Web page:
As anticipated, the European Commission today (1 October) has sent the United Kingdom a letter of formal notice for breaching its obligations under the Withdrawal Agreement. This marks the beginning of a formal infringement process against the United Kingdom. It has one month to reply to today's letter.

The Withdrawal Agreement states that the European Union and the United Kingdom must take all appropriate measures to ensure the fulfilment of the obligations under the Agreement (Article 5). Both parties are bound by the obligation to cooperate in good faith in carrying out the tasks stemming from the Withdrawal Agreement and must refrain from any measures which could jeopardise the attainment of those objectives.

The UK government tabled the UK Internal Market Bill on 9 September the Commission consider this a  flagrant violation of the Protocol on Ireland Northern Ireland, as it would allow the UK authorities to disregard the legal effect of the Protocol's substantive provisions. Representatives of the UK government have acknowledged this violation, stating that its purpose was to allow it to depart in a permanent way from the obligations stemming from the Protocol.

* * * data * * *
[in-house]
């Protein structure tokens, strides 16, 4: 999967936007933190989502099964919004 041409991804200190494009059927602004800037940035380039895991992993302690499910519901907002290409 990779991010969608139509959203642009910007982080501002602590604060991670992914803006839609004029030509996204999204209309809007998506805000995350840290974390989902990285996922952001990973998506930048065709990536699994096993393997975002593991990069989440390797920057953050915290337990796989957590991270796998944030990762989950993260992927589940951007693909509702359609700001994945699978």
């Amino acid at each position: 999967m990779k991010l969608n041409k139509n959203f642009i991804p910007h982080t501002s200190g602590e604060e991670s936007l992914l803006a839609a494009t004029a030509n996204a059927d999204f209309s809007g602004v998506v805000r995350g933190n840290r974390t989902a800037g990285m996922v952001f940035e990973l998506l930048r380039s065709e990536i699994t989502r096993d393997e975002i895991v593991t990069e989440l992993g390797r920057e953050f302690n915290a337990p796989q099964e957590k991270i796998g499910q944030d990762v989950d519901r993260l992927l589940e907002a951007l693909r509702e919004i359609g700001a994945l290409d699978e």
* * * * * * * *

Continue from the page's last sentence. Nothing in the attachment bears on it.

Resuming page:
The UK government has failed to withdraw the contentious parts of the Bill, despite requests by the European Union. By doing so, the UK has breached its obligation to act in good faith, as set out in Article 5 of the Withdrawal Agreement.
Next steps

The UK has until the end of this month to submit its observations to the letter of formal notice. After examining these observations, or if no observations have been submitted, the Commission may, if appropriate, decide to issue a Reasoned Opinion.


The Withdrawal Agreement was ratified by both the EU and the UK. It entered into force on 1 February 2020 and has legal effects under international law.